John McCain

STAN HONDA/AFP/Getty Images

Barack Obama spoke in a football stadium. John McCain spoke after a football game.

Ratings-wise, both moves were good. But McCain's was bigger.

Last night's McCain speech at the Republican National Convention was watched by nearly 39 million people, Nielsen Media Research said today.

In setting a new decade high for a convention speech, the GOP presidential nominee edged Democratic counterpart Obama (38.4 million), and McCain's suddenly famous running mate, Sarah Palin (37.2 million).

It's unknown exactly how much football aided McCain's cause. But it probably didn't hurt it.

On NBC, the McCain speech right aired after the conclusion of  the NFL's football-season opener, a game which encouraged about 13.6 million people to congregate in front of their TVs from 8-10 p.m. (ET).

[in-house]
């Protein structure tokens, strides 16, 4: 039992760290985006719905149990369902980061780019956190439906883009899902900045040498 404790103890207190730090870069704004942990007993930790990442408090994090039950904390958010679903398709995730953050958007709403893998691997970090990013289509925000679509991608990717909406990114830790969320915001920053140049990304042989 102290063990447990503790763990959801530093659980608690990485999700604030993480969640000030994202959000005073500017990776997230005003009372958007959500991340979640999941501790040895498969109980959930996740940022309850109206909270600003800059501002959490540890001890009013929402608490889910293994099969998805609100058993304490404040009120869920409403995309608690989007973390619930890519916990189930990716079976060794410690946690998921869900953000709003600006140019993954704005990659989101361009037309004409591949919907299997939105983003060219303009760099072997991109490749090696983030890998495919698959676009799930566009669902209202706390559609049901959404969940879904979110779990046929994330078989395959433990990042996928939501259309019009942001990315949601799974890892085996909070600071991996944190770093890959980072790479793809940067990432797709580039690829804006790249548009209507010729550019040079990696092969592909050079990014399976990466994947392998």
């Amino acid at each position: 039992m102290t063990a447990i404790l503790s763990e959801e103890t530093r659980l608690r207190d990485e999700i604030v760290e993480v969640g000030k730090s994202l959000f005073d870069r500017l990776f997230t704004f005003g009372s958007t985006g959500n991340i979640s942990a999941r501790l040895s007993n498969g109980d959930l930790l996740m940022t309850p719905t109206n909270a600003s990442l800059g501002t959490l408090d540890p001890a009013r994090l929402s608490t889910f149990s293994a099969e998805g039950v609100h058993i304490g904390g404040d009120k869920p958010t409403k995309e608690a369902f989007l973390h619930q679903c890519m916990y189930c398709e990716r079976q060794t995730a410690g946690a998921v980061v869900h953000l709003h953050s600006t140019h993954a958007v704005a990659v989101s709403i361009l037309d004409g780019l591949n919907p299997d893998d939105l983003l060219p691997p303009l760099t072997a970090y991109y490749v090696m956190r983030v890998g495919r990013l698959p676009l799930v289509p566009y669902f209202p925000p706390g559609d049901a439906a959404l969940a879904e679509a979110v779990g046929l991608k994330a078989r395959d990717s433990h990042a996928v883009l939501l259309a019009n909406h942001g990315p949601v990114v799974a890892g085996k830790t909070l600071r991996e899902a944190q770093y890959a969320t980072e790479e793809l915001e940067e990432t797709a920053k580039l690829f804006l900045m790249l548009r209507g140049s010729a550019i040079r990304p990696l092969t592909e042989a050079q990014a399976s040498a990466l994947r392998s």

By comparison, Obama addressed his convention during the runup to Labor Day, usually one of the least watched TV weeks of the year.

Obama's speech, however, was carried live by two more networks than McCain's (eight), and by four more than Palin's (six).

Overall, both political conventions were ratings winners for their respective parties.

The Democrats' audience numbers were up 66 percent over 2004; the Repubicans' were up 42 percent over their convention's final three nights in 2004.

In head-to-head competition, the Republican convention beat the Democratic convention. The Republicans averaged 32.5 million viewers for their three prime-time nights, Tuesday-Thursday. Over the same period last week, the Democratics averaged 29.5 million.

Fortunately, for the Obama-Joe Biden ticket, TV ratings actually aren't votes.

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